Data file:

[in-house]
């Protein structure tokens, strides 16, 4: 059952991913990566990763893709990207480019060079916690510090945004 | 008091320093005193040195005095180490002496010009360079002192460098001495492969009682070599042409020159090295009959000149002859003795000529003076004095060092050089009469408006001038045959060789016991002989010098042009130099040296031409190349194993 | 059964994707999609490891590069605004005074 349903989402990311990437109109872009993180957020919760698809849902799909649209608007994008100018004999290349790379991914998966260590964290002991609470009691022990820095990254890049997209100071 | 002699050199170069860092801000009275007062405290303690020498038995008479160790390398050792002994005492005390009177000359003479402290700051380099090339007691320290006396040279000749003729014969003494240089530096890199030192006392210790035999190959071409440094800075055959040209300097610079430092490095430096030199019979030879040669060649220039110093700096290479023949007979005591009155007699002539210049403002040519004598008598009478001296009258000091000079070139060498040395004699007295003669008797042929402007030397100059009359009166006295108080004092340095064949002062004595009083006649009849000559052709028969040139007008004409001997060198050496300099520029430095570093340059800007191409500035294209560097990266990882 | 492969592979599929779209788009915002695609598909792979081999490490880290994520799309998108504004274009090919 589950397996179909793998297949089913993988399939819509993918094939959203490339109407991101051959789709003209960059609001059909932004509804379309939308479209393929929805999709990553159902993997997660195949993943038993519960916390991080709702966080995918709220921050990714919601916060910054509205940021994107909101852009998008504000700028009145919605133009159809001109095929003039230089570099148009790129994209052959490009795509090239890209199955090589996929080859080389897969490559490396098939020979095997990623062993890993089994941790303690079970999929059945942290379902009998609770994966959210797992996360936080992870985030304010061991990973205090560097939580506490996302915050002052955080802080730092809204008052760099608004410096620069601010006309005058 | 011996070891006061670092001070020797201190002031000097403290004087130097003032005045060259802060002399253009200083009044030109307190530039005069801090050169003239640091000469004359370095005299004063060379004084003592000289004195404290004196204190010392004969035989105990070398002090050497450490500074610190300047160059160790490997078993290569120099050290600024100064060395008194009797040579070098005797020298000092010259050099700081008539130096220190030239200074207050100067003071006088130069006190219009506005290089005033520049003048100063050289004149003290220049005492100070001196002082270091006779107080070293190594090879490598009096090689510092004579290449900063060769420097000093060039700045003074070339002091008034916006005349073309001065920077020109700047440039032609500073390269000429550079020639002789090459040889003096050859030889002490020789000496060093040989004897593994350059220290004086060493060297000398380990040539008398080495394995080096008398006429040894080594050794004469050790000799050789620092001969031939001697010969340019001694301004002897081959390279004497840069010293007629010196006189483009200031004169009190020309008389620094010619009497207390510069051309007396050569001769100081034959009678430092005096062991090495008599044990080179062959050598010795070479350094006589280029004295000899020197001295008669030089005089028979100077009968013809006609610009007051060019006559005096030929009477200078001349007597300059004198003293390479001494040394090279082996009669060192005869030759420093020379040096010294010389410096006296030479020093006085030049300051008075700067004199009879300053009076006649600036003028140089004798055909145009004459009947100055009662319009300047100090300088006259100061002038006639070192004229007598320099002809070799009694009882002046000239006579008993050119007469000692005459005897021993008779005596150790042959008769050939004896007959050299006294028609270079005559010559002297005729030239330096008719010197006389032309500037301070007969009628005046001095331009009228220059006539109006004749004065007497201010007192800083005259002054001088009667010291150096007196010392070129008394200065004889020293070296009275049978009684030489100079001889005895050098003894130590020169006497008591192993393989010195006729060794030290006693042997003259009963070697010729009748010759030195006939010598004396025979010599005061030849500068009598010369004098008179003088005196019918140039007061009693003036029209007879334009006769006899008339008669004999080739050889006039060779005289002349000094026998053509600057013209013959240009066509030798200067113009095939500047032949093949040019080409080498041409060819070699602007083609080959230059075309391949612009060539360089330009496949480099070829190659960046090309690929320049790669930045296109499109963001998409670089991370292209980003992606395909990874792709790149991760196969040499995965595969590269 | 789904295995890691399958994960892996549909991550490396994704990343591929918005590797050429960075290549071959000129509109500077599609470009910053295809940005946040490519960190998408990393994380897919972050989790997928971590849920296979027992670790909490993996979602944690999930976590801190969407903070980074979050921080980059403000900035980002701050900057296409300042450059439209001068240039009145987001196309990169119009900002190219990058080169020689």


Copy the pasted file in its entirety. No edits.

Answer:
[in-house]
């Protein structure tokens, strides 16, 4: 059952991913990566990763893709990207480019060079916690510090945004 | 008091320093005193040195005095180490002496010009360079002192460098001495492969009682070599042409020159090295009959000149002859003795000529003076004095060092050089009469408006001038045959060789016991002989010098042009130099040296031409190349194993 | 059964994707999609490891590069605004005074 349903989402990311990437109109872009993180957020919760698809849902799909649209608007994008100018004999290349790379991914998966260590964290002991609470009691022990820095990254890049997209100071 | 002699050199170069860092801000009275007062405290303690020498038995008479160790390398050792002994005492005390009177000359003479402290700051380099090339007691320290006396040279000749003729014969003494240089530096890199030192006392210790035999190959071409440094800075055959040209300097610079430092490095430096030199019979030879040669060649220039110093700096290479023949007979005591009155007699002539210049403002040519004598008598009478001296009258000091000079070139060498040395004699007295003669008797042929402007030397100059009359009166006295108080004092340095064949002062004595009083006649009849000559052709028969040139007008004409001997060198050496300099520029430095570093340059800007191409500035294209560097990266990882 | 492969592979599929779209788009915002695609598909792979081999490490880290994520799309998108504004274009090919 589950397996179909793998297949089913993988399939819509993918094939959203490339109407991101051959789709003209960059609001059909932004509804379309939308479209393929929805999709990553159902993997997660195949993943038993519960916390991080709702966080995918709220921050990714919601916060910054509205940021994107909101852009998008504000700028009145919605133009159809001109095929003039230089570099148009790129994209052959490009795509090239890209199955090589996929080859080389897969490559490396098939020979095997990623062993890993089994941790303690079970999929059945942290379902009998609770994966959210797992996360936080992870985030304010061991990973205090560097939580506490996302915050002052955080802080730092809204008052760099608004410096620069601010006309005058 | 011996070891006061670092001070020797201190002031000097403290004087130097003032005045060259802060002399253009200083009044030109307190530039005069801090050169003239640091000469004359370095005299004063060379004084003592000289004195404290004196204190010392004969035989105990070398002090050497450490500074610190300047160059160790490997078993290569120099050290600024100064060395008194009797040579070098005797020298000092010259050099700081008539130096220190030239200074207050100067003071006088130069006190219009506005290089005033520049003048100063050289004149003290220049005492100070001196002082270091006779107080070293190594090879490598009096090689510092004579290449900063060769420097000093060039700045003074070339002091008034916006005349073309001065920077020109700047440039032609500073390269000429550079020639002789090459040889003096050859030889002490020789000496060093040989004897593994350059220290004086060493060297000398380990040539008398080495394995080096008398006429040894080594050794004469050790000799050789620092001969031939001697010969340019001694301004002897081959390279004497840069010293007629010196006189483009200031004169009190020309008389620094010619009497207390510069051309007396050569001769100081034959009678430092005096062991090495008599044990080179062959050598010795070479350094006589280029004295000899020197001295008669030089005089028979100077009968013809006609610009007051060019006559005096030929009477200078001349007597300059004198003293390479001494040394090279082996009669060192005869030759420093020379040096010294010389410096006296030479020093006085030049300051008075700067004199009879300053009076006649600036003028140089004798055909145009004459009947100055009662319009300047100090300088006259100061002038006639070192004229007598320099002809070799009694009882002046000239006579008993050119007469000692005459005897021993008779005596150790042959008769050939004896007959050299006294028609270079005559010559002297005729030239330096008719010197006389032309500037301070007969009628005046001095331009009228220059006539109006004749004065007497201010007192800083005259002054001088009667010291150096007196010392070129008394200065004889020293070296009275049978009684030489100079001889005895050098003894130590020169006497008591192993393989010195006729060794030290006693042997003259009963070697010729009748010759030195006939010598004396025979010599005061030849500068009598010369004098008179003088005196019918140039007061009693003036029209007879334009006769006899008339008669004999080739050889006039060779005289002349000094026998053509600057013209013959240009066509030798200067113009095939500047032949093949040019080409080498041409060819070699602007083609080959230059075309391949612009060539360089330009496949480099070829190659960046090309690929320049790669930045296109499109963001998409670089991370292209980003992606395909990874792709790149991760196969040499995965595969590269 | 789904295995890691399958994960892996549909991550490396994704990343591929918005590797050429960075290549071959000129509109500077599609470009910053295809940005946040490519960190998408990393994380897919972050989790997928971590849920296979027992670790909490993996979602944690999930976590801190969407903070980074979050921080980059403000900035980002701050900057296409300042450059439209001068240039009145987001196309990169119009900002190219990058080169020689």